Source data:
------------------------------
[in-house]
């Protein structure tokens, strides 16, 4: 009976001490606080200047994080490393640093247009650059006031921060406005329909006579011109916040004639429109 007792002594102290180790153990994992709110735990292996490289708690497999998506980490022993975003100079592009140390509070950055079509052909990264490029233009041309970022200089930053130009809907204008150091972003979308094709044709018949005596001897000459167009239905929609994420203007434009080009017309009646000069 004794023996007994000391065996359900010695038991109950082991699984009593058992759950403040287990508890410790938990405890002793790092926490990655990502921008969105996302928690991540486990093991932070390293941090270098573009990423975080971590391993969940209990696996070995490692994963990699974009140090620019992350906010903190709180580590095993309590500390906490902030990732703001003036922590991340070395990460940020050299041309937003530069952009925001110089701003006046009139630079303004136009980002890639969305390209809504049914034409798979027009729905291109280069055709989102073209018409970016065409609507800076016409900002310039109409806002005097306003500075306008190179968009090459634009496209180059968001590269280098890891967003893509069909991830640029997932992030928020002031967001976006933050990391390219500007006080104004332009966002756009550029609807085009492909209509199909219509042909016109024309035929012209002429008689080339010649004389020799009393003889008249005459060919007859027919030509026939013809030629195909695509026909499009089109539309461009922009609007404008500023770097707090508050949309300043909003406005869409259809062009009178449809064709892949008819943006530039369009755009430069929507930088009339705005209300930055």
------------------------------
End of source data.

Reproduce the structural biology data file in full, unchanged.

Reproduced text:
[in-house]
């Protein structure tokens, strides 16, 4: 009976001490606080200047994080490393640093247009650059006031921060406005329909006579011109916040004639429109 007792002594102290180790153990994992709110735990292996490289708690497999998506980490022993975003100079592009140390509070950055079509052909990264490029233009041309970022200089930053130009809907204008150091972003979308094709044709018949005596001897000459167009239905929609994420203007434009080009017309009646000069 004794023996007994000391065996359900010695038991109950082991699984009593058992759950403040287990508890410790938990405890002793790092926490990655990502921008969105996302928690991540486990093991932070390293941090270098573009990423975080971590391993969940209990696996070995490692994963990699974009140090620019992350906010903190709180580590095993309590500390906490902030990732703001003036922590991340070395990460940020050299041309937003530069952009925001110089701003006046009139630079303004136009980002890639969305390209809504049914034409798979027009729905291109280069055709989102073209018409970016065409609507800076016409900002310039109409806002005097306003500075306008190179968009090459634009496209180059968001590269280098890891967003893509069909991830640029997932992030928020002031967001976006933050990391390219500007006080104004332009966002756009550029609807085009492909209509199909219509042909016109024309035929012209002429008689080339010649004389020799009393003889008249005459060919007859027919030509026939013809030629195909695509026909499009089109539309461009922009609007404008500023770097707090508050949309300043909003406005869409259809062009009178449809064709892949008819943006530039369009755009430069929507930088009339705005209300930055």